It's possible that both Strecker and FTT processes could have contributed to the supply of amino acids in other meteorites. However, evidence for the FTT reaction would tend to get lost because FTT reactions create them in much lower abundances than Strecker synthesis. If an asteroid with an initial amino acid supply from FTT reactions was later altered by water and Strecker synthesis, it would overwrite the small contribution from the FTT reactions, according to the team.

The team believes the majority of the amino acids they found in the 14 meteorites were truly created in space, and not the result of contamination from terrestrial life, for a few reasons. First, the amino acids in life (and in contamination from industrial products) are frequently linked together in long chains, either as proteins in biology or polymers in industrial products. Most of the amino the amino acids discovered in the new research were not bound up in proteins or polymers. In addition, the most abundant amino acids found in biology are those that are found in proteins, but such "proteinogenic" amino acids represent only a small percentage of the amino acids found in the meteorites. Finally, the team analyzed a sample of ice taken from underneath one of the meteorites. This ice had only trace levels of amino acids suggesting the meteorites are relatively pristine.

The experiments showing FTT reactions produce amino acids were performed over 40 years ago. The products have not been analyzed with modern techniques, so the exact distributions of amino acid products have not been determined. The team wants to test FTT reactions in the laboratory using a variety of ingredients and conditions to see if any produce the types of amino acids with the abundances they found in the 14 meteorites.

The team also wants to expand their search for amino acids to all known groups of carbon-rich meteorites. There are eight different groups of carbon-rich meteorites, called "carbonaceous chondrites." The new work adds two additional groups to the three previously known to have produced amino acids, leaving three groups to be tested. These three remaining groups have a high metal content as well as evidence for . "We'll see if they have amino acids also, and hopefully gain some insight into how they were made," says Burton. When the team began looking for amino acids in carbon-rich meteorites, it was considered somewhat of a long shot, but now: "We would be surprised if we didn't discover in a carbon-rich ," says Burton.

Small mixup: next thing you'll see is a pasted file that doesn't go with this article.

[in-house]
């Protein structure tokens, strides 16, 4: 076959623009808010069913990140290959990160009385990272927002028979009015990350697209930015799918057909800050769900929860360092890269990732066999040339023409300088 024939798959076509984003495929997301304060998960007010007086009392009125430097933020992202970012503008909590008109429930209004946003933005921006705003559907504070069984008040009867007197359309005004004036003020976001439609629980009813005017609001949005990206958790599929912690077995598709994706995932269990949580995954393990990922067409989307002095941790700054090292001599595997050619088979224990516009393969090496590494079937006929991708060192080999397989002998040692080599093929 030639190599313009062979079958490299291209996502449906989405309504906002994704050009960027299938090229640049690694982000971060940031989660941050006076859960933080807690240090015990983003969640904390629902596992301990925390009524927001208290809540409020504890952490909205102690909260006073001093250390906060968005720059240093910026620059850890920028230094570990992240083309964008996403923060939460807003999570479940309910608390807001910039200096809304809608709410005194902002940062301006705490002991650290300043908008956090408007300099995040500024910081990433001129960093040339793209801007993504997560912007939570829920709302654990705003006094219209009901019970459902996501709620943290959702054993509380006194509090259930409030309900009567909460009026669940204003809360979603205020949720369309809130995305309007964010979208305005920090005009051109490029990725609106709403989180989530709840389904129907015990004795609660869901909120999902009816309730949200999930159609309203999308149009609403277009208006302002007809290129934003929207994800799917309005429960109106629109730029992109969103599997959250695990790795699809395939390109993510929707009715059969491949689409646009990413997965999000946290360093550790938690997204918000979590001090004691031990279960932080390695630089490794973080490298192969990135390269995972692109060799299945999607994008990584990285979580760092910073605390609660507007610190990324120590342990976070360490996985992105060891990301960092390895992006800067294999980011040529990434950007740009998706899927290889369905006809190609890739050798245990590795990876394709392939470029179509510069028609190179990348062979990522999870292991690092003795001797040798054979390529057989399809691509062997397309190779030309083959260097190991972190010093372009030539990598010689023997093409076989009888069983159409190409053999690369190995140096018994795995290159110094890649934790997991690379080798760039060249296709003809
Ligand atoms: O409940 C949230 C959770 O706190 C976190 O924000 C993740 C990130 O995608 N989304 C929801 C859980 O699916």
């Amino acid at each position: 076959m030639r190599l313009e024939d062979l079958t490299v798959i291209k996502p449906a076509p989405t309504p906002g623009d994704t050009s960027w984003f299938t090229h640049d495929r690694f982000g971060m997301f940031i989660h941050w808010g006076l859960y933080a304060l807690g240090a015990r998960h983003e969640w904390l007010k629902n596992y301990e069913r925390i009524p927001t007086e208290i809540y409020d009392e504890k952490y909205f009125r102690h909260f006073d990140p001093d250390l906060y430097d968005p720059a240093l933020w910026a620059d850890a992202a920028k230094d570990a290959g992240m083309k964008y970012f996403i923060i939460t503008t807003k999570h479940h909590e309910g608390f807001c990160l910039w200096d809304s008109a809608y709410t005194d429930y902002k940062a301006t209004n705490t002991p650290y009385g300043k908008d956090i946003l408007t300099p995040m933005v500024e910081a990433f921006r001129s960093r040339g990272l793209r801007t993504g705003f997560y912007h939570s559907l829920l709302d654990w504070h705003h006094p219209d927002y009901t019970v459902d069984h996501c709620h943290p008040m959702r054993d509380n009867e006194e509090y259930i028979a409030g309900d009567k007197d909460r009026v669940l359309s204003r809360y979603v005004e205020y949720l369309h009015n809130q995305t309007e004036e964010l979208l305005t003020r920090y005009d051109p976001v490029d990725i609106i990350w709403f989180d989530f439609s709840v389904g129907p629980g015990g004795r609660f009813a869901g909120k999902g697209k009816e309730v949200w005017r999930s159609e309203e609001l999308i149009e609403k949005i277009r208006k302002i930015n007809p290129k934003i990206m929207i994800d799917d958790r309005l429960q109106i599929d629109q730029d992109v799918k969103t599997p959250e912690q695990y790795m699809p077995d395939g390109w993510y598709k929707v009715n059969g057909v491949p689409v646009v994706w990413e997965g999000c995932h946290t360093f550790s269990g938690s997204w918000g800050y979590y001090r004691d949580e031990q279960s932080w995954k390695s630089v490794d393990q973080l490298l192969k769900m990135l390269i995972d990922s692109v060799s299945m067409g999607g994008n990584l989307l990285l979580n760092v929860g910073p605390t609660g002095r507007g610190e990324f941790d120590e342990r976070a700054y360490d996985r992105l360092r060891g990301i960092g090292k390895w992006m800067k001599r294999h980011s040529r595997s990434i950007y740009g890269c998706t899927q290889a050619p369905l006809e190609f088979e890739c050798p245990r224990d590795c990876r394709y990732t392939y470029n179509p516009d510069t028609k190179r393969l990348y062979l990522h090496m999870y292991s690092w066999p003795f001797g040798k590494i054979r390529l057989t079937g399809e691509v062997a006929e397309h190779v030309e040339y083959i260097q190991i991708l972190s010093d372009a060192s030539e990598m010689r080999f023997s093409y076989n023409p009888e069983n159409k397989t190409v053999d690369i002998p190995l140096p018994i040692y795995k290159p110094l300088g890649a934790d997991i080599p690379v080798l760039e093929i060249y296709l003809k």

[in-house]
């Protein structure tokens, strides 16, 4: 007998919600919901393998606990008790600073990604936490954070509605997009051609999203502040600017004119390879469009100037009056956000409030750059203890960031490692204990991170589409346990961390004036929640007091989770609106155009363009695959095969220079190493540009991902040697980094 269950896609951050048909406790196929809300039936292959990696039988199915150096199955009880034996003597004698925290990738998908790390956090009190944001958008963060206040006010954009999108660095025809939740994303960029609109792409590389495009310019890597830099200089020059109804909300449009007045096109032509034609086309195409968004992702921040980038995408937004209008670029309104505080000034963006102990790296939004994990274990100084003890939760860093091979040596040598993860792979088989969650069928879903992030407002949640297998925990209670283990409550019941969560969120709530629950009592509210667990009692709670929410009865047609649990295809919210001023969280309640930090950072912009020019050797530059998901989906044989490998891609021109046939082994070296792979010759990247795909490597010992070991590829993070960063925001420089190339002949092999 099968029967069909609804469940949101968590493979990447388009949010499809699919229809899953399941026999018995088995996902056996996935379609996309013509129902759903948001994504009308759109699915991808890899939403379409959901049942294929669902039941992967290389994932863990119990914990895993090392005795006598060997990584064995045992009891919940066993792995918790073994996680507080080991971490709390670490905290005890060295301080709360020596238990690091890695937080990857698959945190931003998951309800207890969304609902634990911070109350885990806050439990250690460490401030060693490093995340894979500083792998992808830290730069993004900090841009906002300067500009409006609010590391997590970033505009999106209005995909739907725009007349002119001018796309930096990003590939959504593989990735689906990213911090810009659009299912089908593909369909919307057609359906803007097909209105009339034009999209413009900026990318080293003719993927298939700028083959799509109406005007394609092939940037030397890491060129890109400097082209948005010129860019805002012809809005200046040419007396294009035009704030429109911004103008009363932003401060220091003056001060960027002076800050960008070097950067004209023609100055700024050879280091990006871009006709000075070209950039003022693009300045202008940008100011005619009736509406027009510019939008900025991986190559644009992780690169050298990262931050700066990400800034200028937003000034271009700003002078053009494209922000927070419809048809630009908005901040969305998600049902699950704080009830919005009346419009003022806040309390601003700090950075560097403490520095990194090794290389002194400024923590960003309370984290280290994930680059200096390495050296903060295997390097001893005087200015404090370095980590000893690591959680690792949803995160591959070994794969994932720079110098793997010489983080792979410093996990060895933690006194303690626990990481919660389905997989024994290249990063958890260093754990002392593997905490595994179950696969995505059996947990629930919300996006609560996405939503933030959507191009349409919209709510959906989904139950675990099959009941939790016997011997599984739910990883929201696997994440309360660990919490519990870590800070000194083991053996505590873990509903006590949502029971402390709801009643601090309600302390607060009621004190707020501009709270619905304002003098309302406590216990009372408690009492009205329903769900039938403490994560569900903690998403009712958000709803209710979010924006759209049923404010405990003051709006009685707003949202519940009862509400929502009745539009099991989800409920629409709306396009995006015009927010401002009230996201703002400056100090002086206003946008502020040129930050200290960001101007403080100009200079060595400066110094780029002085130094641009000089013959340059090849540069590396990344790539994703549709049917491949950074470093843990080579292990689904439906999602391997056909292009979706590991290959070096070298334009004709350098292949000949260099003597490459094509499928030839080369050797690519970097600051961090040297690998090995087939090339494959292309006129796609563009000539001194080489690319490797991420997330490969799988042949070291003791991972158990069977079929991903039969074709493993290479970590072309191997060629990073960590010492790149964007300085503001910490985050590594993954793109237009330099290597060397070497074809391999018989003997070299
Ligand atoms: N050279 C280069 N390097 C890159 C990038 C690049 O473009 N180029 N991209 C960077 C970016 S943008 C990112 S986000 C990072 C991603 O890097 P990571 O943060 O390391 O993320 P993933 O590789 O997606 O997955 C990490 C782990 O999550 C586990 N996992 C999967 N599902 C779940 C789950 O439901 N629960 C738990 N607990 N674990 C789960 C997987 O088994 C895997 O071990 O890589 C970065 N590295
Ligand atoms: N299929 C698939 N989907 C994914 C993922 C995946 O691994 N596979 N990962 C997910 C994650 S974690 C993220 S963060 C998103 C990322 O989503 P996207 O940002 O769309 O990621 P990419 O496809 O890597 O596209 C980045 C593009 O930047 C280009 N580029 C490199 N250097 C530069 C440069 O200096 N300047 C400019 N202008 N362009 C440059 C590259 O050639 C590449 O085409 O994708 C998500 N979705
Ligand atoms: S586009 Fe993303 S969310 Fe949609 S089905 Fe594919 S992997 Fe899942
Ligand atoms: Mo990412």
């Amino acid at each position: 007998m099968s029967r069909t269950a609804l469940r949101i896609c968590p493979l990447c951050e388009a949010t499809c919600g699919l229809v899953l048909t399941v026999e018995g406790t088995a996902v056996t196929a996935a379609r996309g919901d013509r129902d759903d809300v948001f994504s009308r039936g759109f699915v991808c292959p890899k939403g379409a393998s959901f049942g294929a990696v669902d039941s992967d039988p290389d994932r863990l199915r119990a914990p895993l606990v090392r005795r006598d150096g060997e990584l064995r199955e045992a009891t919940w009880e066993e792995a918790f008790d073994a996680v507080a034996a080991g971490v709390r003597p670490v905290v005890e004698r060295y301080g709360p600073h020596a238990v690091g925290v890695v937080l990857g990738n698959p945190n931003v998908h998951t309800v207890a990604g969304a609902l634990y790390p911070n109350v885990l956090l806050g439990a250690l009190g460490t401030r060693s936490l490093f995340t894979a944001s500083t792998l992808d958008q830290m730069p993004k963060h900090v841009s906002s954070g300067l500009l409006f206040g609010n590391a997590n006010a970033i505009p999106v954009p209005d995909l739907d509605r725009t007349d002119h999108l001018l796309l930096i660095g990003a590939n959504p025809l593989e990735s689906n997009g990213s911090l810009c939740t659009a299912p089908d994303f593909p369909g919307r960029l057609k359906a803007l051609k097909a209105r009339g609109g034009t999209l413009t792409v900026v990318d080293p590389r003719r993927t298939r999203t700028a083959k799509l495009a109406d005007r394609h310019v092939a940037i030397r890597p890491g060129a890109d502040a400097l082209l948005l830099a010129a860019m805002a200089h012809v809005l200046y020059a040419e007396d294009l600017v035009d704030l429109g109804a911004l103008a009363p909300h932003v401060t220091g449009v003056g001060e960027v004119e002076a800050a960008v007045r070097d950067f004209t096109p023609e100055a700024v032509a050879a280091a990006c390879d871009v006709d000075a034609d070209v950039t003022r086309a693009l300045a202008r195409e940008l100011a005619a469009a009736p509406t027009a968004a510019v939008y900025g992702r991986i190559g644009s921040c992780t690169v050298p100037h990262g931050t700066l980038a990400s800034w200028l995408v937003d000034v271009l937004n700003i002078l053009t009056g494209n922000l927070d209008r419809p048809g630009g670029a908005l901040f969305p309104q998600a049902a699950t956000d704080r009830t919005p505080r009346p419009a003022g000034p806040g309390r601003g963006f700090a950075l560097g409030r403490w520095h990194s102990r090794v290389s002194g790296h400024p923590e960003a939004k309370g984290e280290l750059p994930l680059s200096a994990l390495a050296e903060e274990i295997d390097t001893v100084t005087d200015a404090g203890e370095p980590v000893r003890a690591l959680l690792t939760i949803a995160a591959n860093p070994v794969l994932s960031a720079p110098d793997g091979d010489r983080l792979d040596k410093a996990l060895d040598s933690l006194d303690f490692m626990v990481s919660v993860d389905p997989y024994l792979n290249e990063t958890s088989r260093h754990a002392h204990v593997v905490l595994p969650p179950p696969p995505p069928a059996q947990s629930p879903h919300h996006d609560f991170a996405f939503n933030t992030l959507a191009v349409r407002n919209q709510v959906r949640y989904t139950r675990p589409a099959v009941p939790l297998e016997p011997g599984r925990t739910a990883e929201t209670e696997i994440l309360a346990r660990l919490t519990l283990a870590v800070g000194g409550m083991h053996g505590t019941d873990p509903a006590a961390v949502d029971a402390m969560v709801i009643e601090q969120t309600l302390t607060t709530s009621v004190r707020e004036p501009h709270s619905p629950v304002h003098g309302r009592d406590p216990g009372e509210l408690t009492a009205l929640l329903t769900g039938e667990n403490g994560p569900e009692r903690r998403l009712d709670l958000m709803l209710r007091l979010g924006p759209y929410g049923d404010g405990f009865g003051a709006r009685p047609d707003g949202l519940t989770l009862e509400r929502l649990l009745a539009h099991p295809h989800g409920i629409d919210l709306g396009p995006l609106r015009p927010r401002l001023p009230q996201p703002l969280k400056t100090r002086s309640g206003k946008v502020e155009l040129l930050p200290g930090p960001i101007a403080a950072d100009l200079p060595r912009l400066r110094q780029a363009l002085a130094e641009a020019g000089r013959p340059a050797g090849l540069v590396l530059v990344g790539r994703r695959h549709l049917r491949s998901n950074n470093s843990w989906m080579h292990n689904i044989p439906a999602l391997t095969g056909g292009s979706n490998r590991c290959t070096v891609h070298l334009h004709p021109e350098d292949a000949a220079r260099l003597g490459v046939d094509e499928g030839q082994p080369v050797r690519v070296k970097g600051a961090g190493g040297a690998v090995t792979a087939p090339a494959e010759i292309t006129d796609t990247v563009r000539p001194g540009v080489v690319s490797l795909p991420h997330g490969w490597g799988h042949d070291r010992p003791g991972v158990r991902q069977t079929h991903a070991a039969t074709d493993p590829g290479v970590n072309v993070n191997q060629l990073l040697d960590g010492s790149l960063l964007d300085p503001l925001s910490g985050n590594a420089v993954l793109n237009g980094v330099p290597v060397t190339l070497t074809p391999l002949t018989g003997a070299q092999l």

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foofighter
Mar 09, 2012
This comment has been removed by a moderator.
Au-Pu
2 / 5 (6) Mar 09, 2012
It is interesting that there appears to be a natural drive in nature for the development of living matter and once alive the next drive appears to be the development of intelligence.
Could an early Indian researcher, recognised by the British have held part of the answer?
Bose, late 19th and early 20th centuries proposed that intelligence was a molecular property of all matter.
He conducted some very interesting experiments that were abandoned after his death.
But rather than molecular could it be a sub atomic property?
An interesting thought.
Skultch
5 / 5 (3) Mar 09, 2012
Probably old news to some, but I just found out that we have even found nucleobases (adenine and guanine in DNA) in asteroids and we are pretty sure those were created in space, too.

http://www.nasa.g...tes.html

Zeus is superfluous. :)
210
1 / 5 (1) Mar 09, 2012
It is interesting that there appears to be a natural drive in nature for the development of living matter and once alive the next drive appears to be the development of intelligence.
Could an early Indian researcher, recognised by the British have held part of the answer?